Lisa Loeb Talks About her new kids' album, Camp LisaJennifer V. Hughes
When I was a kid, I spent several happy summers at Camp Wakeshma, nestled in the woods in rural Michigan. Swimming at the lake, weaving plastic lanyard keychains and running my cabinmates’ underwear up the flagpole was fun, but the best by far was always singing camp songs. So what a nostalgic treat it was to listen to Lisa Loeb’s new CD, Camp Lisa, her second kids album, which celebrates the magic of summer camp.
The album begins with a bang with the song “Ready For the Summer,” the theme from the campy-on-several-levels 1979 movie Meatballs. Other songs include camp classics like “The Cookie Jar Chant” and original tunes like “The Disappointing Pancake,” with guest spots from a handful of stars (Jill Sobule and Steve Martin among them).
At the same time she released the CD, Loeb also created the Camp Lisa Foundation, which will collect money and funnel it to the non-profit Summer Camp Opportunities Provide an Edge, which helps underprivileged kids go to camp. Since the organization began in 1992, it has sent more than 10,000 children to camp. The CD is now available at Barnes and Noble and on Loeb’s website. Loeb talked to Babble about how summer camp planted the seed for her career in music and why camp is important for all kids. – Jennifer V. Hughes
Your CD really got me thinking about all my wonderful years at sleep-a-way camp! What do you think it is about camp – why do you think it creates such fond memories?
I loved day camp and sleep-a-way camp because it was the first time to be in a safe place but have a lot of independence. I loved the arts and crafts and singing. I loved learning and school was really important but I liked the idea of learning in a situation where it was not about doing homework. You learn about respecting other people and you have your own second life away from your normal days. For adults, we remember that time of freedom and challenge and accomplishment.
What was one of your favorite childhood camp experiences?
I think it was learning how to play the guitar. We had a few quiet times in the summer because it was 110 degrees out and it would be so hot we’d get this rest time. I remember my friend Almadoll showing me how to play guitar: I’m still friends with her. She eventually met her husband at summer camp.
I also remember “the glob” which was this huge pillow in the lake and we’d jump off the deck and try to balance on it, and then someone one else would jump on it and you’d do a flip. It was like this big plastic pillow in the water.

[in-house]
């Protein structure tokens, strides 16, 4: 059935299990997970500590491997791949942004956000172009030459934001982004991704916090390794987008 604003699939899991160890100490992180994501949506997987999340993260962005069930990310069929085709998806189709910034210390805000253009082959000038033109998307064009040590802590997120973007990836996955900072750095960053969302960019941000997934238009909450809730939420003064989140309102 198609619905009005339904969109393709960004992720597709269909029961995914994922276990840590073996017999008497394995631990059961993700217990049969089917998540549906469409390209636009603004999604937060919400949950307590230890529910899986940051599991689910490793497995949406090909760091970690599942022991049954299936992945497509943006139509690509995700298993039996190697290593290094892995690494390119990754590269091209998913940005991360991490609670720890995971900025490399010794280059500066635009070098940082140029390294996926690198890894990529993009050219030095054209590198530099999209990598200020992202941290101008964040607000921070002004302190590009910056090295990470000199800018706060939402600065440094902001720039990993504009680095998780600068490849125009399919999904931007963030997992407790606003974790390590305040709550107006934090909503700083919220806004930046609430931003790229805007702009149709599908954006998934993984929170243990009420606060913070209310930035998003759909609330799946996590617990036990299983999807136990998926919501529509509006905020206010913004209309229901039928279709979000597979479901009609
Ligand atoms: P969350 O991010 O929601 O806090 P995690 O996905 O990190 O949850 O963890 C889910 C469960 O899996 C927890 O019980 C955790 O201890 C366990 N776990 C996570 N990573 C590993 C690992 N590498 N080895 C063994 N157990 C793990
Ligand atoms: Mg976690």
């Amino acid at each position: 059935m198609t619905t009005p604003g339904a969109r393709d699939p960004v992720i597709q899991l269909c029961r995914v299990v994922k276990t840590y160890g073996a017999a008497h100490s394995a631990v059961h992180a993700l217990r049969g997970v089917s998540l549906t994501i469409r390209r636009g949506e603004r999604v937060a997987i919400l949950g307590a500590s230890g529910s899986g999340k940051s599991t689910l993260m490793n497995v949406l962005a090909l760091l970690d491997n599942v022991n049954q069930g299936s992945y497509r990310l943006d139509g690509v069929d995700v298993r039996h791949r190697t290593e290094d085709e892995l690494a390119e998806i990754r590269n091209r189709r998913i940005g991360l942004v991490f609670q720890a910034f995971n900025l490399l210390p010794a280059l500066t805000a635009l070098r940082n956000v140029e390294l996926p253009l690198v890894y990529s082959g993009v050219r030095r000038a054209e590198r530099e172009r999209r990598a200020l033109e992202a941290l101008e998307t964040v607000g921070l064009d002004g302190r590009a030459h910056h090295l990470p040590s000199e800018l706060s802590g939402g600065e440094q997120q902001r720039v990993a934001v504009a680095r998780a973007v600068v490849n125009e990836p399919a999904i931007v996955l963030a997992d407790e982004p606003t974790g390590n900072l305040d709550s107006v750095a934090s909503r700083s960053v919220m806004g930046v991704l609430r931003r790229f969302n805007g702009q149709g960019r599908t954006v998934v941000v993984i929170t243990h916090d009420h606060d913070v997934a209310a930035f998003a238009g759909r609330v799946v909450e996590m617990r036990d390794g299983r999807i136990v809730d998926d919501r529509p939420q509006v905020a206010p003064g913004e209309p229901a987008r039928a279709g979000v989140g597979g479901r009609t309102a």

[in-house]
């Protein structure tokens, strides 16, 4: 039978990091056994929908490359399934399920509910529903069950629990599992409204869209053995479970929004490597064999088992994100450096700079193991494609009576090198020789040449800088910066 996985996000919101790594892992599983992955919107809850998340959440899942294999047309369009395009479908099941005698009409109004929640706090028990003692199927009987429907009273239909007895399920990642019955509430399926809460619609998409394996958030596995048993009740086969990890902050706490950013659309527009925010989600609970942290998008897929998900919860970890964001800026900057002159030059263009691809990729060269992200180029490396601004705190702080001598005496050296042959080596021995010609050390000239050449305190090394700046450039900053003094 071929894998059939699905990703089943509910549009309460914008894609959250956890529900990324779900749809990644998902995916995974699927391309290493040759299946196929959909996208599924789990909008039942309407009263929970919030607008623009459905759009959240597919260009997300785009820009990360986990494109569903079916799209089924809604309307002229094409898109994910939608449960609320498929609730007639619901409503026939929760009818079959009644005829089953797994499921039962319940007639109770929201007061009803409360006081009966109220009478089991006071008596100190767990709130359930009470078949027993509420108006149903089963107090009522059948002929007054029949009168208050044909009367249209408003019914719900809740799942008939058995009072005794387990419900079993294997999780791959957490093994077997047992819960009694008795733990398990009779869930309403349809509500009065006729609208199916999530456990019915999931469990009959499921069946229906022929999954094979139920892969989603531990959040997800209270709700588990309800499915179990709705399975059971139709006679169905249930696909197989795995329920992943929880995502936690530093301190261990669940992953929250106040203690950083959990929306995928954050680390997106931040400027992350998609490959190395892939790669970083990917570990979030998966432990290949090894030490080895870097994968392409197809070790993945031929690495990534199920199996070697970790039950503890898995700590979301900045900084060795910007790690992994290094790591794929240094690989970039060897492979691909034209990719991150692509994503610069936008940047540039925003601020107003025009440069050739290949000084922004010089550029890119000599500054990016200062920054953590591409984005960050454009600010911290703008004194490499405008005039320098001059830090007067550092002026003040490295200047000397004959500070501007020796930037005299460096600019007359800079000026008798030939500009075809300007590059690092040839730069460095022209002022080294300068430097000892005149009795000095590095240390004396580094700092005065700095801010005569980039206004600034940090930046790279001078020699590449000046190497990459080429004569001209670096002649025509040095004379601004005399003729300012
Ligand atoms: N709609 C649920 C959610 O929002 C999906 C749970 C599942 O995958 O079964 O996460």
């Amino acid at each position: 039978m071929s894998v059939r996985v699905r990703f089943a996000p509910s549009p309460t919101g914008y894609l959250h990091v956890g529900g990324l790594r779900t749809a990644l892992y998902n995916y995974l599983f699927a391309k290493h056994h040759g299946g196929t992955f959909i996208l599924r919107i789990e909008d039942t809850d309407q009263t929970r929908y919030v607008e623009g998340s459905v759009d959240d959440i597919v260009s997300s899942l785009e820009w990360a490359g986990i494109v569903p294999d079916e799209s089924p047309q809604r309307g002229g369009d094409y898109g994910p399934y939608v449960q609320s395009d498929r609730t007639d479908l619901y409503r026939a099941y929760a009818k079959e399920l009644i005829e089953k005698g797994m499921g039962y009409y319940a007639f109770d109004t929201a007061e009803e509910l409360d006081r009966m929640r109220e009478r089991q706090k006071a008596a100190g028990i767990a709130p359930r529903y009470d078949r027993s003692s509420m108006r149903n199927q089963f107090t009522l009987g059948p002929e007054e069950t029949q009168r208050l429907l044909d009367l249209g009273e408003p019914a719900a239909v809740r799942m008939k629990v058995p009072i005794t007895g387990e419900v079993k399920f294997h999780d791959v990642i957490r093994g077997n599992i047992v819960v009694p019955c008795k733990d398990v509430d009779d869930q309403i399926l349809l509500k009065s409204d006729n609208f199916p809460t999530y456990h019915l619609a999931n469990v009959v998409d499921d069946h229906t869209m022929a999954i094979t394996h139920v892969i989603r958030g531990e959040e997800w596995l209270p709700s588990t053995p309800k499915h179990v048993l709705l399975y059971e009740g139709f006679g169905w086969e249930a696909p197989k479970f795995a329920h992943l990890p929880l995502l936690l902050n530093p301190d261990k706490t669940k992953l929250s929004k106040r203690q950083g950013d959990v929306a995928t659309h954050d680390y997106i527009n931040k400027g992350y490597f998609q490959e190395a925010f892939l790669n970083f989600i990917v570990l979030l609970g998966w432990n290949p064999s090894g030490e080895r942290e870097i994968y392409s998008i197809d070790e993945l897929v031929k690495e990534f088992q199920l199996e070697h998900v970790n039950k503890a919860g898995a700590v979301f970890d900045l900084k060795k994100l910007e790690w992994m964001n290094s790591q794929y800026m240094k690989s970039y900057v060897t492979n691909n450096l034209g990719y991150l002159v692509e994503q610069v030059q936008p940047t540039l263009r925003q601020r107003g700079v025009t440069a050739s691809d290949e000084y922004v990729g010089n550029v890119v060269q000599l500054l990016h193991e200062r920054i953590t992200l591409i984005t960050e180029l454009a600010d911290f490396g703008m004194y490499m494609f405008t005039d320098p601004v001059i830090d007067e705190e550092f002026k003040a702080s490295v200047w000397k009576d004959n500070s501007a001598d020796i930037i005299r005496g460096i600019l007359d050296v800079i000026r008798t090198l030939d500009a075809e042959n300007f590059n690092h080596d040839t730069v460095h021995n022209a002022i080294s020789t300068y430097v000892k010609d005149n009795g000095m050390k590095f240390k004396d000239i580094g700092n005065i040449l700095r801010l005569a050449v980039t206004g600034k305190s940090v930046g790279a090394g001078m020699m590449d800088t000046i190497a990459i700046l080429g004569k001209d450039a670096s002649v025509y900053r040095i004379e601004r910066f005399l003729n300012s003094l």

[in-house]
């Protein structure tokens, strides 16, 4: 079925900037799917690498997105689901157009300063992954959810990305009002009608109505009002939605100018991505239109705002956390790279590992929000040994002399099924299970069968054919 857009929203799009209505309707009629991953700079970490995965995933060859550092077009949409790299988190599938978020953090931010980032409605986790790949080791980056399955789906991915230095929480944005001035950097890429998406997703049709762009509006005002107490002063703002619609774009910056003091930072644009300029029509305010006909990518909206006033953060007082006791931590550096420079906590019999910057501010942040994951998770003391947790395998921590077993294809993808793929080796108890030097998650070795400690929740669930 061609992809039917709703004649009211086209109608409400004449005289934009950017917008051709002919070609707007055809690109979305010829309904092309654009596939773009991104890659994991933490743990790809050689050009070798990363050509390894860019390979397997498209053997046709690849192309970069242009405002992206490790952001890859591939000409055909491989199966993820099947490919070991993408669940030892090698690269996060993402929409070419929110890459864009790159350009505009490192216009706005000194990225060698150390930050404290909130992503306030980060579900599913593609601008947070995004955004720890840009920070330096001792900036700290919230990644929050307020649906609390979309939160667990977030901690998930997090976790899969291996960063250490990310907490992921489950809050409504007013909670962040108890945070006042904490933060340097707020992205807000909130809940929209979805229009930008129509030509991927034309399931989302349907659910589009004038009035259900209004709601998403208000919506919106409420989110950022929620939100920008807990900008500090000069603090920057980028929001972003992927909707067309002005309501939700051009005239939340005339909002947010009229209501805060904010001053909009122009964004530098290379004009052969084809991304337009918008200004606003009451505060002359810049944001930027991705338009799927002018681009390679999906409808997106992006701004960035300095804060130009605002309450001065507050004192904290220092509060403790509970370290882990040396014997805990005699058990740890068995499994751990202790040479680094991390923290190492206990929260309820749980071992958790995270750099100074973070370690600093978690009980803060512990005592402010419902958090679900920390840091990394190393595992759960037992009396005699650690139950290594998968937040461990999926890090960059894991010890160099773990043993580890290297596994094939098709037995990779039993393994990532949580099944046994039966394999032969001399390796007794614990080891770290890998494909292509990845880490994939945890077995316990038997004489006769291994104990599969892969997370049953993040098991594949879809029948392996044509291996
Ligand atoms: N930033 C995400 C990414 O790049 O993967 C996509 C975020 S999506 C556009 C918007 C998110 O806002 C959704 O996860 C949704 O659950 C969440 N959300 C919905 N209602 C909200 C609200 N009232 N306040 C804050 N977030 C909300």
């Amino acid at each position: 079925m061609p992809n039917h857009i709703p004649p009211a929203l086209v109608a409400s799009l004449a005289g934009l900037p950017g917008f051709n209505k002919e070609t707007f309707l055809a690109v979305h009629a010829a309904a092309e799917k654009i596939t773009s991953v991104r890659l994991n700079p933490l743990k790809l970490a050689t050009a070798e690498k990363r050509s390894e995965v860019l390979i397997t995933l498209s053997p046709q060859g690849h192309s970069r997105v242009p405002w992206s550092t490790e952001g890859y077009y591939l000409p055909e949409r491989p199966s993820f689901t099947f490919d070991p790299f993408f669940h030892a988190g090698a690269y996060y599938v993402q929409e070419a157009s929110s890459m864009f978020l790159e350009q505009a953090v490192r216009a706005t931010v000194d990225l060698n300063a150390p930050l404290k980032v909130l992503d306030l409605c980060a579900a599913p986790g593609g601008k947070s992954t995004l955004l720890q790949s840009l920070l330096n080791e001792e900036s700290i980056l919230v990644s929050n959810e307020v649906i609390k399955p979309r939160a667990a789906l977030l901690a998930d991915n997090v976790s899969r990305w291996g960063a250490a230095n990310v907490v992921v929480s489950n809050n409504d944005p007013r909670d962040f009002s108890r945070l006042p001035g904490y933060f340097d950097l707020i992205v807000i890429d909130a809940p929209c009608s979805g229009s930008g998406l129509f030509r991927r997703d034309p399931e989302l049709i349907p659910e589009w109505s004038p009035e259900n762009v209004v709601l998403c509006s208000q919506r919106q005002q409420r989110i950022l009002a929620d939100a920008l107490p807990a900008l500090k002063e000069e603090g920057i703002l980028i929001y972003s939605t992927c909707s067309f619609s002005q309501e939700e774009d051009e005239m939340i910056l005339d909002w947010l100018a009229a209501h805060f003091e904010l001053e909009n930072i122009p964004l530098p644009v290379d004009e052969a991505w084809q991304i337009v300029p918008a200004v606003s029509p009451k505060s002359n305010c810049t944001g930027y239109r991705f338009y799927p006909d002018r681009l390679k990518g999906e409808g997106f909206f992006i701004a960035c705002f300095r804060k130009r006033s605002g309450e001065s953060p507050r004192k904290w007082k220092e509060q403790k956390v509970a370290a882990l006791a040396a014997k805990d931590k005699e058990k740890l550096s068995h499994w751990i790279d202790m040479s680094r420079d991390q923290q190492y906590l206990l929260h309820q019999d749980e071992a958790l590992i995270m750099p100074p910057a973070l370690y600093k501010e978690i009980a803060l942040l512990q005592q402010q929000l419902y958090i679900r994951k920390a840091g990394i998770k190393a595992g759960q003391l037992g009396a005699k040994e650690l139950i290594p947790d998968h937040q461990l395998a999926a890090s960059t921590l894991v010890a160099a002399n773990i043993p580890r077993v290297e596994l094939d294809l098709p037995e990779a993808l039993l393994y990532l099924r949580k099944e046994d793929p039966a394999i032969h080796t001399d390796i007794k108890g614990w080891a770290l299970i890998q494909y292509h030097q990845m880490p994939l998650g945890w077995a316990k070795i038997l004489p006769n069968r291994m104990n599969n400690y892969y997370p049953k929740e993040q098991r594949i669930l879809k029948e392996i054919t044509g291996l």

Favorite camp song?
I really liked a song called “The Old Banjo.” Another one was the gross-out song “Granmas in the Cellar.” Obviously that stuck with me, because I put it on the album.
Can you tell me about one of your original songs – the story behind where it came from?
“I loved camp because it was the first time to be in a safe place but have a lot of independence.” One of the things we wanted to do was to highlight all the big events around summer camp – like in the song “Going Away,” where you try to bring every single thing with you. We had the song, “It’s Not Goodbye,” which is about how at the very end of summer camp you’re in tears because it’s the end. There are also songs about different times of day, like “The Wake Up Song,” or “When it Rains.” We thought it would be cool to inspire kids to look at life in a different way, and if it’s raining, it’s not the worst thing.
I think it is so cool that you are going to be raising money with this CD to help underprivileged kids go to camp.
I’ve heard a lot from the people who work with the kids [who benefit from the charity, Summer Camp Opportunities Provide an Edge] and there is a lot of research that shows that when kids are engaged over the summer, reading or doing arts and crafts with other kids, they retain more of what they have learned during the school year. If not, they lose more of what they have learned. So kids who go to summer camp are better off than kids who don’t have a way to go.
How did you get into children’s music, anyway?
I always loved kids’ music growing up, like “Free To Be You and Me,” and “Really Rosie” – to me they just sounded like regular music. That’s probably because all the musicians who were playing on them were real musicians, they were playing with people like James Taylor. I wanted to make music like that for kids. Right now there is this huge wave of people making modern kids music that adults can like too. With Camp Lisa, I wanted it to be for a little more grown-up kids.
Well, my four-year-old loved it.
I’ve been interested to hear what age of kids are drawn to it. I was just trying to make music I would like to listen to. Some songs, like “Peanut Butter and Jelly,” sound like a little kid song, but you can just as easily be a fifteen-year-old standing on a bench in the cafeteria and singing it really loud, too.